European Union authorities are moving a step closer to deploying the bloc's massive pandemic recovery fund as the president of the 27-nation bloc's executive commission begins a tour of some EU capitals to announce the initial endorsement of national spending plans.
European Commission President Ursula von der Leyen arrived Wednesday in Portugal, which was the first EU member to formally present ideas for spending its share of the 750 billion euros ($909 billion) earmarked to help countries out of a sharp economic downturn caused by COVID-19.
The money is to be distributed in the form of grants and credit. The EU's 1.1 trillion-euro ($1.3 trillion) seven-year budget from next year will also help national economies.
In Portugal, Von der Leyen was expected to tell Prime Minister António Costa that his government's plan for how to use its 16.6 billion-euro windfall (USD 20 billion) has earned the European Commission's blessing. Final approval of EU countries' plans is still weeks away.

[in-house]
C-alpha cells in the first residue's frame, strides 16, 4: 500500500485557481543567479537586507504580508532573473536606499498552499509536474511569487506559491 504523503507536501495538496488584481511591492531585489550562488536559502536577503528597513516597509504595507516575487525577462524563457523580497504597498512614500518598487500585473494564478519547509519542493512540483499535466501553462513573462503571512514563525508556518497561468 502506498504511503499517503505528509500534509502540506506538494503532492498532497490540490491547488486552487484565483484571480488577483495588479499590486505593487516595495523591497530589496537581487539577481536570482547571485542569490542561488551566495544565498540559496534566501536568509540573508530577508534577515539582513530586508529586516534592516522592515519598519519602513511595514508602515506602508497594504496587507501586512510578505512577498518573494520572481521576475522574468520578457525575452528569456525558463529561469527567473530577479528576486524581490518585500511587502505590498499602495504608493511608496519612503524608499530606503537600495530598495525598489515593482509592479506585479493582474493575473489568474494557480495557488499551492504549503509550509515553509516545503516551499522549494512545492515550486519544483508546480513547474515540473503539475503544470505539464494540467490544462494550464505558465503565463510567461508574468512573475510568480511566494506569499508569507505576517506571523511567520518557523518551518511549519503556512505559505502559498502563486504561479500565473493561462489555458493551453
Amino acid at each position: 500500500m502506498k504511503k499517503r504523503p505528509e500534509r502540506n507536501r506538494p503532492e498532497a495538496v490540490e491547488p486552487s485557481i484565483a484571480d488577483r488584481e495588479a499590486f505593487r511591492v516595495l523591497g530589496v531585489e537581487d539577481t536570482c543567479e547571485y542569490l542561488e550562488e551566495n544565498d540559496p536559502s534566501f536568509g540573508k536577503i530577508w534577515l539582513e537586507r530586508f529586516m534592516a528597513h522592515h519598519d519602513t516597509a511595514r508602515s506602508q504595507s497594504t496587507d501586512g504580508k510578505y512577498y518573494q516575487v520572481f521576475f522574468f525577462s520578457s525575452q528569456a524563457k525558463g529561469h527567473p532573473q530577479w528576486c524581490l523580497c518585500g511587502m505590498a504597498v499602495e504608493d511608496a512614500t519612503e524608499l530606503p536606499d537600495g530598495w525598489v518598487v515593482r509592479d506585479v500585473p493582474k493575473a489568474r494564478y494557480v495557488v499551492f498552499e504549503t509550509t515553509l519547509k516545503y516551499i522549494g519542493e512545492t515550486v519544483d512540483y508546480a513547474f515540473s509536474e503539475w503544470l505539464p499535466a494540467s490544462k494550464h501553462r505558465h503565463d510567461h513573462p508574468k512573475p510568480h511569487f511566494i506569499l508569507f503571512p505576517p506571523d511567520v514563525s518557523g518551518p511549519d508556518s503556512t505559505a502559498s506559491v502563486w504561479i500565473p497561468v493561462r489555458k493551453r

Portugal says much of its expenditure will go to improving the public health network, reducing pollution from public transportation, making housing more energy efficient and buying computers for schools.
So far, 23 of the EU's 27 countries have submitted their spending plans to Brussels authorities, which vet them to ensure they are in line with the bloc's policy goals and plan to follow up to check whether they are abiding by their commitments.
After Portugal, Von der Leyen was scheduled in Spain later in the day to meet with Prime Minister Pedro Sánchez.
She plans to visit Greece, Denmark and Luxembourg later this week.
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